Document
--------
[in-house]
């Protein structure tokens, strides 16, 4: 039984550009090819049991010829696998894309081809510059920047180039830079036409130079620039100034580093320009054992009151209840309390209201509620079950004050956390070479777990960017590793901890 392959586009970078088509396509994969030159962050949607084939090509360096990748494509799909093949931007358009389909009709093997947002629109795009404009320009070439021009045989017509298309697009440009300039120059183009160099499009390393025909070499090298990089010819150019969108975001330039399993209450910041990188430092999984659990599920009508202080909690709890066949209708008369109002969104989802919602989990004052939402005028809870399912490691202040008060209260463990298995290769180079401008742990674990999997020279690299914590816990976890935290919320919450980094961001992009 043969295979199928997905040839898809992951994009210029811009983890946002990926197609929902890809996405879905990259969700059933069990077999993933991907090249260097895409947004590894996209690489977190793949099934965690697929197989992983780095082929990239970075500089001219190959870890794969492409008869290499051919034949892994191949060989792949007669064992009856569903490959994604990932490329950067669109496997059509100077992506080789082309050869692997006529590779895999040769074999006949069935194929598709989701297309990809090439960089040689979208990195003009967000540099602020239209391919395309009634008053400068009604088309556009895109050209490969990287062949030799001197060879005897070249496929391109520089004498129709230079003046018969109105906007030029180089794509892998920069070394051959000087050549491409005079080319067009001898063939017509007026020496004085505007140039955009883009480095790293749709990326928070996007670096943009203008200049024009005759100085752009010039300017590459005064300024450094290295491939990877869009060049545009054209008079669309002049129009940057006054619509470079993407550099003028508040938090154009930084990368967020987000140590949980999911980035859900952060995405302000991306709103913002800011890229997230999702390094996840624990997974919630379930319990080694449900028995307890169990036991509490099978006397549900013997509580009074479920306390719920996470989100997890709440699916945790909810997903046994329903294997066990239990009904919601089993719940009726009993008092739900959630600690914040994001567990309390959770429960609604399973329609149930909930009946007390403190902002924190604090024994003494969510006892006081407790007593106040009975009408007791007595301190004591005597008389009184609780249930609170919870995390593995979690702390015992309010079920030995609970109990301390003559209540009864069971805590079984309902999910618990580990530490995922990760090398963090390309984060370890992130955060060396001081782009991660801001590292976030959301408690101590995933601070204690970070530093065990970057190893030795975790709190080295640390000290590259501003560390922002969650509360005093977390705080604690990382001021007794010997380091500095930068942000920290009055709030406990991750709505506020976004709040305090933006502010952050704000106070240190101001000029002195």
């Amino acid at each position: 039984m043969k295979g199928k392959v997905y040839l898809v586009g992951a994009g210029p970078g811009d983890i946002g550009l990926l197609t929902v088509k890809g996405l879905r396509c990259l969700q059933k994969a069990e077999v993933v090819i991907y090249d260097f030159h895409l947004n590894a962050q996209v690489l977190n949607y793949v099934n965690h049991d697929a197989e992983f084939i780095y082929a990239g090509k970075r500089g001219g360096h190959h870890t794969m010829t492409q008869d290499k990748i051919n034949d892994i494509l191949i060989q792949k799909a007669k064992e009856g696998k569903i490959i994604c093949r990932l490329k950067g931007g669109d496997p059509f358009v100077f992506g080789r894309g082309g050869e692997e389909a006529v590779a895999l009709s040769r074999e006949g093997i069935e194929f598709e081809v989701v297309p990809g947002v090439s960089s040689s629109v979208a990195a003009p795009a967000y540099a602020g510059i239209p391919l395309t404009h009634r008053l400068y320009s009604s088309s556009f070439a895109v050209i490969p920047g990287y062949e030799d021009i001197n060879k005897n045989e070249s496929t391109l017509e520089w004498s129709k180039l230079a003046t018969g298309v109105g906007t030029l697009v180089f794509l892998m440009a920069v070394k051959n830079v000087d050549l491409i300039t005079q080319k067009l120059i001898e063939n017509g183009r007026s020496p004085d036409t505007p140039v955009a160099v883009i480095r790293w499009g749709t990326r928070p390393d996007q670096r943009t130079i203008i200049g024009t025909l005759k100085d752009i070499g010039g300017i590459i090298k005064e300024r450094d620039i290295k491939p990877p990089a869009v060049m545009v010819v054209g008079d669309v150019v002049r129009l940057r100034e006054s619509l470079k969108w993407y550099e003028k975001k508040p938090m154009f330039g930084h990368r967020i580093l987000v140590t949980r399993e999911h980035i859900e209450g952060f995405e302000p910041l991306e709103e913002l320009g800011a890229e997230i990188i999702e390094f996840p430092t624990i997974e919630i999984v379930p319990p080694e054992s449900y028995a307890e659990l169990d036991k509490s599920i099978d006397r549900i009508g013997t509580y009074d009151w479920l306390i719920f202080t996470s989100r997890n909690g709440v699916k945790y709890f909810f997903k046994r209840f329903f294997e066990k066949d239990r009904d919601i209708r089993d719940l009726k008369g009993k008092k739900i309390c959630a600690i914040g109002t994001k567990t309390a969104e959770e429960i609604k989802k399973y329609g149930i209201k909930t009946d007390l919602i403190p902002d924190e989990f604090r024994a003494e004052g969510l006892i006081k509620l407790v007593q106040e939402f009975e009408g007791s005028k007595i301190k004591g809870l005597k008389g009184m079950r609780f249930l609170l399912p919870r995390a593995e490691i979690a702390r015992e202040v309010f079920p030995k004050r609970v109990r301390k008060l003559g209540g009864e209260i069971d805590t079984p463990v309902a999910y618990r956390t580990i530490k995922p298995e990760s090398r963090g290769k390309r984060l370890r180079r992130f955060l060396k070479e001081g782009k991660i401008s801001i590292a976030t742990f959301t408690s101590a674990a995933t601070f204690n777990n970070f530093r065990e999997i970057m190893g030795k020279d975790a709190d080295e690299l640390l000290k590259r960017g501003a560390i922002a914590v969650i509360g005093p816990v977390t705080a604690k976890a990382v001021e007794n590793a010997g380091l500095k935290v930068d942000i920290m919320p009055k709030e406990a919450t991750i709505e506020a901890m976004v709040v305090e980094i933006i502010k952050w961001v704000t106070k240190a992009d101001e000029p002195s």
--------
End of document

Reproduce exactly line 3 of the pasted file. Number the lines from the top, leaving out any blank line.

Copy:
């Amino acid at each position: 039984m043969k295979g199928k392959v997905y040839l898809v586009g992951a994009g210029p970078g811009d983890i946002g550009l990926l197609t929902v088509k890809g996405l879905r396509c990259l969700q059933k994969a069990e077999v993933v090819i991907y090249d260097f030159h895409l947004n590894a962050q996209v690489l977190n949607y793949v099934n965690h049991d697929a197989e992983f084939i780095y082929a990239g090509k970075r500089g001219g360096h190959h870890t794969m010829t492409q008869d290499k990748i051919n034949d892994i494509l191949i060989q792949k799909a007669k064992e009856g696998k569903i490959i994604c093949r990932l490329k950067g931007g669109d496997p059509f358009v100077f992506g080789r894309g082309g050869e692997e389909a006529v590779a895999l009709s040769r074999e006949g093997i069935e194929f598709e081809v989701v297309p990809g947002v090439s960089s040689s629109v979208a990195a003009p795009a967000y540099a602020g510059i239209p391919l395309t404009h009634r008053l400068y320009s009604s088309s556009f070439a895109v050209i490969p920047g990287y062949e030799d021009i001197n060879k005897n045989e070249s496929t391109l017509e520089w004498s129709k180039l230079a003046t018969g298309v109105g906007t030029l697009v180089f794509l892998m440009a920069v070394k051959n830079v000087d050549l491409i300039t005079q080319k067009l120059i001898e063939n017509g183009r007026s020496p004085d036409t505007p140039v955009a160099v883009i480095r790293w499009g749709t990326r928070p390393d996007q670096r943009t130079i203008i200049g024009t025909l005759k100085d752009i070499g010039g300017i590459i090298k005064e300024r450094d620039i290295k491939p990877p990089a869009v060049m545009v010819v054209g008079d669309v150019v002049r129009l940057r100034e006054s619509l470079k969108w993407y550099e003028k975001k508040p938090m154009f330039g930084h990368r967020i580093l987000v140590t949980r399993e999911h980035i859900e209450g952060f995405e302000p910041l991306e709103e913002l320009g800011a890229e997230i990188i999702e390094f996840p430092t624990i997974e919630i999984v379930p319990p080694e054992s449900y028995a307890e659990l169990d036991k509490s599920i099978d006397r549900i009508g013997t509580y009074d009151w479920l306390i719920f202080t996470s989100r997890n909690g709440v699916k945790y709890f909810f997903k046994r209840f329903f294997e066990k066949d239990r009904d919601i209708r089993d719940l009726k008369g009993k008092k739900i309390c959630a600690i914040g109002t994001k567990t309390a969104e959770e429960i609604k989802k399973y329609g149930i209201k909930t009946d007390l919602i403190p902002d924190e989990f604090r024994a003494e004052g969510l006892i006081k509620l407790v007593q106040e939402f009975e009408g007791s005028k007595i301190k004591g809870l005597k008389g009184m079950r609780f249930l609170l399912p919870r995390a593995e490691i979690a702390r015992e202040v309010f079920p030995k004050r609970v109990r301390k008060l003559g209540g009864e209260i069971d805590t079984p463990v309902a999910y618990r956390t580990i530490k995922p298995e990760s090398r963090g290769k390309r984060l370890r180079r992130f955060l060396k070479e001081g782009k991660i401008s801001i590292a976030t742990f959301t408690s101590a674990a995933t601070f204690n777990n970070f530093r065990e999997i970057m190893g030795k020279d975790a709190d080295e690299l640390l000290k590259r960017g501003a560390i922002a914590v969650i509360g005093p816990v977390t705080a604690k976890a990382v001021e007794n590793a010997g380091l500095k935290v930068d942000i920290m919320p009055k709030e406990a919450t991750i709505e506020a901890m976004v709040v305090e980094i933006i502010k952050w961001v704000t106070k240190a992009d101001e000029p002195s």